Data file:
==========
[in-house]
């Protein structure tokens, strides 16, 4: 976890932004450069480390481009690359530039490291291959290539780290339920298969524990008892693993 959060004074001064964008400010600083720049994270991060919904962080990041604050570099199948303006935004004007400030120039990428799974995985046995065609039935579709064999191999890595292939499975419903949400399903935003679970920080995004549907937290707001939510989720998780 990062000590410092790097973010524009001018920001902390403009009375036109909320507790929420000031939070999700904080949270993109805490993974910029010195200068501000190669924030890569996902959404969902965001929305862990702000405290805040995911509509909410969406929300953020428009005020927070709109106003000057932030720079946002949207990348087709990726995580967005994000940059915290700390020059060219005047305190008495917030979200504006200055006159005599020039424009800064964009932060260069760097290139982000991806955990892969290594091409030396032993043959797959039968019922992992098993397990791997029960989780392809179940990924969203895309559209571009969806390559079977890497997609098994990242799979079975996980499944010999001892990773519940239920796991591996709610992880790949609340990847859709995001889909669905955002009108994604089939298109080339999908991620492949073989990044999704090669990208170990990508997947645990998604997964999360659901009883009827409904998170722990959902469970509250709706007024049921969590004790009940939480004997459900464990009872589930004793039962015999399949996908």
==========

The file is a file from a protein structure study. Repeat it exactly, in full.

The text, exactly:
[in-house]
């Protein structure tokens, strides 16, 4: 976890932004450069480390481009690359530039490291291959290539780290339920298969524990008892693993 959060004074001064964008400010600083720049994270991060919904962080990041604050570099199948303006935004004007400030120039990428799974995985046995065609039935579709064999191999890595292939499975419903949400399903935003679970920080995004549907937290707001939510989720998780 990062000590410092790097973010524009001018920001902390403009009375036109909320507790929420000031939070999700904080949270993109805490993974910029010195200068501000190669924030890569996902959404969902965001929305862990702000405290805040995911509509909410969406929300953020428009005020927070709109106003000057932030720079946002949207990348087709990726995580967005994000940059915290700390020059060219005047305190008495917030979200504006200055006159005599020039424009800064964009932060260069760097290139982000991806955990892969290594091409030396032993043959797959039968019922992992098993397990791997029960989780392809179940990924969203895309559209571009969806390559079977890497997609098994990242799979079975996980499944010999001892990773519940239920796991591996709610992880790949609340990847859709995001889909669905955002009108994604089939298109080339999908991620492949073989990044999704090669990208170990990508997947645990998604997964999360659901009883009827409904998170722990959902469970509250709706007024049921969590004790009940939480004997459900464990009872589930004793039962015999399949996908």